Stocks of Australian mining giants climbed Thursday as an extended rally in raw material prices helped put the brakes on an ongoing commodity rout. An increase in U.S. consumer spending and signs of a revival in the Chinese economy in November have raised investors’ hopes of a better economic outlook in 2016.

Shares in the Rio Tinto Group -- a British-Australian mining conglomerate -- rose 4.4 percent Thursday to post its biggest two-day advance in more than three years, as aluminum prices hit a three-month high. The company's stock has gained 8.8 percent since Wednesday. BHP Billiton, the world’s largest miner, rose 5.3 percent during morning trade in Sydney.

“Mining and metals shares advanced with some expectations of rising investment in underweight commodities stocks in early 2016,” Helen Lau, analyst at Argonaut Securities (Asia) Ltd. in Hong Kong, told Bloomberg. “Signs of improving fundamentals have boosted the market recently.”

Benchmark aluminum prices have tumbled to a six-year low, losing nearly 30 percent of their value so far this year. And, with aluminum prices hovering at record lows, China -- the world’s largest producer and consumer of the metal -- is mulling production cuts at its highly subsidized smelters.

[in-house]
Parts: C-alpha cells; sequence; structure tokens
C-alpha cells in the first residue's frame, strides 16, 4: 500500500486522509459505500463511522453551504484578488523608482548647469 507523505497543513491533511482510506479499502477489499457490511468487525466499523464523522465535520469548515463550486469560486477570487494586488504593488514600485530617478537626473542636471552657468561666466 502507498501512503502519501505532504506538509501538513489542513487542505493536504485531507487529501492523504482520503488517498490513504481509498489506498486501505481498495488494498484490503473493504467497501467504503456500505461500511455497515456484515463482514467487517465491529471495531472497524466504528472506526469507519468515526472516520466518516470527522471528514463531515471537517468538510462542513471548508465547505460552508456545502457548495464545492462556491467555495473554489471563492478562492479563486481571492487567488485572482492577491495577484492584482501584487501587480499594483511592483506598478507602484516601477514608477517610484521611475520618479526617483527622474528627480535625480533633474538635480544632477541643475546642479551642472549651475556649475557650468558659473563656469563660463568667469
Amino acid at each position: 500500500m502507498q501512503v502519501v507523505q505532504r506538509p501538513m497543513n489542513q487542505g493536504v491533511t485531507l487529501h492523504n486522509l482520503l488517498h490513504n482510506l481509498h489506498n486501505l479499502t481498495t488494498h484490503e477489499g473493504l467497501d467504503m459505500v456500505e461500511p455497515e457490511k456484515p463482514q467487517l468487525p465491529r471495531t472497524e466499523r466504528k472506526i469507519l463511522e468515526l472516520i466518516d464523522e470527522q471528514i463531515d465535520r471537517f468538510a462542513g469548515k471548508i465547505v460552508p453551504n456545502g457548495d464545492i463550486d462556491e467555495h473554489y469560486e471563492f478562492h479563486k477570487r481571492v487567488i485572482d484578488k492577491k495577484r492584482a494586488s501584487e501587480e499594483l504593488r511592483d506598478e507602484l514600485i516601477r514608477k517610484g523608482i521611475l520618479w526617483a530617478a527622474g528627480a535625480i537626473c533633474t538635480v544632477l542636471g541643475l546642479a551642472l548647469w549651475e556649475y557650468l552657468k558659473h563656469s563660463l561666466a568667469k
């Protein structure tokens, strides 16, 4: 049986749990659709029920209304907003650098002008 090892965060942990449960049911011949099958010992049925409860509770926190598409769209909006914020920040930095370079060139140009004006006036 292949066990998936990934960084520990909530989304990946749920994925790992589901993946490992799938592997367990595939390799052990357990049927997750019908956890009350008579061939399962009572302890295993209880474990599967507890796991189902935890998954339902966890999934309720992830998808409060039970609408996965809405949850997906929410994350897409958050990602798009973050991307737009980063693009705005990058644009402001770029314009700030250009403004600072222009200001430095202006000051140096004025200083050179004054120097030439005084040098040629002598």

In November, a Chinese industry trade body called upon the government to buy off the excess supply of aluminum, nickel and other minor metals to stabilize prices. According to local media reports, it is not yet clear if authorities have agreed to the proposal.

Meanwhile, ING commodities analyst Hamza Khan reportedly projected aluminum prices on the London Metal Exchange to return to $1,700-1,850 per ton next year, the Metal Bulletin reported. Aluminum is currently trading at $1538.50 per ton on the exchange.

On the other hand, Norway-based Norsk Hydro, one of the world's largest aluminum producers, launched a new round of cost cuts in December, citing the current situation of oversupply on China. “China's production of aluminum is expected to be 2-2.5 million tonnes higher than the country's consumption in 2016, resulting in a global oversupply of up to 1 million tonnes,” Norsk Hydro said.

The company added that the outlook would only improve in 2017 as the gap between demand for and supply of the metal narrows, pushing prices up.